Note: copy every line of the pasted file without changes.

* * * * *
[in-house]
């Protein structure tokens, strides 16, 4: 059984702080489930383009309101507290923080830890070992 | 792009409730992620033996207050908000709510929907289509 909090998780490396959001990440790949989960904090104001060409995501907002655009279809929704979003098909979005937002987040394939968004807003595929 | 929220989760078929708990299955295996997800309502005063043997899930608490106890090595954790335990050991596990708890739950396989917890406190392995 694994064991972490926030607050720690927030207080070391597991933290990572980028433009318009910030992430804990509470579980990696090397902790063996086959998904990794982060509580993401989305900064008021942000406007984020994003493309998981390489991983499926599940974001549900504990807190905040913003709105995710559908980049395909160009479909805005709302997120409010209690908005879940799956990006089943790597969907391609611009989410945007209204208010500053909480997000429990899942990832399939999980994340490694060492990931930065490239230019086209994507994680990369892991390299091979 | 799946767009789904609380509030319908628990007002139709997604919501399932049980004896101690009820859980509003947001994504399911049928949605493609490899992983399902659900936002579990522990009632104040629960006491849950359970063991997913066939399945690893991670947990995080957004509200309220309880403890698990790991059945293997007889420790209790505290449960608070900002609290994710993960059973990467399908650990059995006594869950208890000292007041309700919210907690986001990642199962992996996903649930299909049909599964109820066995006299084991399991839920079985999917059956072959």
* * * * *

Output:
[in-house]
């Protein structure tokens, strides 16, 4: 059984702080489930383009309101507290923080830890070992 | 792009409730992620033996207050908000709510929907289509 909090998780490396959001990440790949989960904090104001060409995501907002655009279809929704979003098909979005937002987040394939968004807003595929 | 929220989760078929708990299955295996997800309502005063043997899930608490106890090595954790335990050991596990708890739950396989917890406190392995 694994064991972490926030607050720690927030207080070391597991933290990572980028433009318009910030992430804990509470579980990696090397902790063996086959998904990794982060509580993401989305900064008021942000406007984020994003493309998981390489991983499926599940974001549900504990807190905040913003709105995710559908980049395909160009479909805005709302997120409010209690908005879940799956990006089943790597969907391609611009989410945007209204208010500053909480997000429990899942990832399939999980994340490694060492990931930065490239230019086209994507994680990369892991390299091979 | 799946767009789904609380509030319908628990007002139709997604919501399932049980004896101690009820859980509003947001994504399911049928949605493609490899992983399902659900936002579990522990009632104040629960006491849950359970063991997913066939399945690893991670947990995080957004509200309220309880403890698990790991059945293997007889420790209790505290449960608070900002609290994710993960059973990467399908650990059995006594869950208890000292007041309700919210907690986001990642199962992996996903649930299909049909599964109820066995006299084991399991839920079985999917059956072959």